Monday, September 11, 2006
Towards renewal of Calcutta
The Beliaghata canal-side area in Calcutta is today one of the most blighted, decrepit and foul environments. Large numbers of squatters lived beside the canal, on its sides and over its bed. There are large congested, low-rise basti or slum pockets. A quiet process of illegal conversion goes on. There are closed, sick or obsolescent factories. Large tracts of vacant land. And a canal, that was once navigable is now dead, and a foul open sewer.
Flooding occurs because of the siltation of the canal and building upon the east Calcutta wetlands. In 1999 October, flooding reached peak levels and underscored the crucial importance of de-silting the Bidyadhari river. That work was taken up. The squatters were evicted. But there will continue to be a problem. The basic social problem – of squatter resettlement - remains. Experience has shown that they simply return after some time. Squatters were recently evicted from along the rail-tracks adjacent to Lake Gardens. They are to be resettled in Nonadanga in east Calcutta. While the state govt’s acceptance of their resettlement is a major advance, what is being done is very far from the resettlement norms of international development agencies, like the World Bank or Asian Development Bank.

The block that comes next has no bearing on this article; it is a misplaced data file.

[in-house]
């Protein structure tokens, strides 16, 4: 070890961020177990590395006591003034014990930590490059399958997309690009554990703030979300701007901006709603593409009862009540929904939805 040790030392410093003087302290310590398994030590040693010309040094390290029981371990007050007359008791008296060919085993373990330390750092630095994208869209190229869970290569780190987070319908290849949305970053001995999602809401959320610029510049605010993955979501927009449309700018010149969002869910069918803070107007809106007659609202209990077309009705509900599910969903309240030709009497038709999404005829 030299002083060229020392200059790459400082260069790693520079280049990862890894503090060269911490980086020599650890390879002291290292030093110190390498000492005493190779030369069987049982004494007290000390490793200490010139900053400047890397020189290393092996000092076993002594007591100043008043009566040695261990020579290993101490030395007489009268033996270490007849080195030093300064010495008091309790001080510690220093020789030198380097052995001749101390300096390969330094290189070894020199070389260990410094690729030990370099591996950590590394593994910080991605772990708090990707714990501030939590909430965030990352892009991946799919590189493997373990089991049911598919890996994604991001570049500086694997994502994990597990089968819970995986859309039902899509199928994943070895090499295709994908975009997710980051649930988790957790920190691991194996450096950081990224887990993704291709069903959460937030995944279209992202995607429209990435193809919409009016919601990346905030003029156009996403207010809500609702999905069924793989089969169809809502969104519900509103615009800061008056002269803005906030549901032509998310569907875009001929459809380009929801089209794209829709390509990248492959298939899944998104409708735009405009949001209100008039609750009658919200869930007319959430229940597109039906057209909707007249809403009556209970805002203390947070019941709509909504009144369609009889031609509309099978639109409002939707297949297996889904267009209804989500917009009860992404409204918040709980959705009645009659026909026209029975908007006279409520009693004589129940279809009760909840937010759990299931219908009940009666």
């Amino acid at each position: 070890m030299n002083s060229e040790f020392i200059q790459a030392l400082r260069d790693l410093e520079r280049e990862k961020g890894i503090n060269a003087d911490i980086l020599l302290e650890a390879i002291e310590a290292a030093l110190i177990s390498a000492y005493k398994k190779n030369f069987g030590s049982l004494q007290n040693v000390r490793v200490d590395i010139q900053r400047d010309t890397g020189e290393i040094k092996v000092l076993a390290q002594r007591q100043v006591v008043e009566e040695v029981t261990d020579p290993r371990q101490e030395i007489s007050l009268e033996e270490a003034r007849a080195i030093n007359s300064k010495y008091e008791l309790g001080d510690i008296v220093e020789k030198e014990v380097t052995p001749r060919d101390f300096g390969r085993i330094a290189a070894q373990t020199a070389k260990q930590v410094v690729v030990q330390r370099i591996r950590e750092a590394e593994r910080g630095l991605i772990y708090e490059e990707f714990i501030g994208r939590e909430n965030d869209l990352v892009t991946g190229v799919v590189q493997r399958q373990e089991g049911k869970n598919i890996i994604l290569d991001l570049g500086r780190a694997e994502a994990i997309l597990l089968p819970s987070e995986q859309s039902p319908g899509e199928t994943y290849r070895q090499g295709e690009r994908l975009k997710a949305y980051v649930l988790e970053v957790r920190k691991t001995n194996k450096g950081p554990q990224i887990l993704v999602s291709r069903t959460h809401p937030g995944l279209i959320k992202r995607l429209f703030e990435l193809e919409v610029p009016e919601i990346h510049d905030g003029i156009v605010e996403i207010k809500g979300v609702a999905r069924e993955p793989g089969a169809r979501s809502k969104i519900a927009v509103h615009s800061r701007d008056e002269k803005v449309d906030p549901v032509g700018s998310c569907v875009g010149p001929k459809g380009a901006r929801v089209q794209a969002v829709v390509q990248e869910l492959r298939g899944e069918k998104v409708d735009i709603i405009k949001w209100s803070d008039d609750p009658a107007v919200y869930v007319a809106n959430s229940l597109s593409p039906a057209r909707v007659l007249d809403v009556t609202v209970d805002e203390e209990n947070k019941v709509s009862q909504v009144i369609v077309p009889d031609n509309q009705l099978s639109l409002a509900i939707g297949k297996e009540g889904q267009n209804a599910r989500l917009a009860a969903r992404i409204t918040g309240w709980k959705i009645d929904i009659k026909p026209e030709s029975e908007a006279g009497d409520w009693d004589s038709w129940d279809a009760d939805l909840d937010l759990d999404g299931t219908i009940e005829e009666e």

In 1995, an independent civic effort was initiated by Unnayan, to develop a viable plan for the proper rehabilitation of the canal-side squatters. Eventually, this led to a blueprint for highly remunerative area renewal, involving revitalisation of the canal and navigation, and large-scale residential, commercial and institutional developments – which would also satisfactorily provide for squatter resettlement.
The proposal also enabled a bold new vision of Calcutta’s future as a bio-technic city, a powerful organism for the sustainable and bio-regionally appropriate development of city and hinterland in the riverine, deltaic southern Bengal.
The canal nework of Calcutta stretches into the city’s hinterland, the lush green deltaic ecology of South Bengal, which includes Sundarbans. A canal city was conceived of for a culturally vibrant populous lively city, a green tropical city with water, reflecting the articulate nature of its presently distressed people.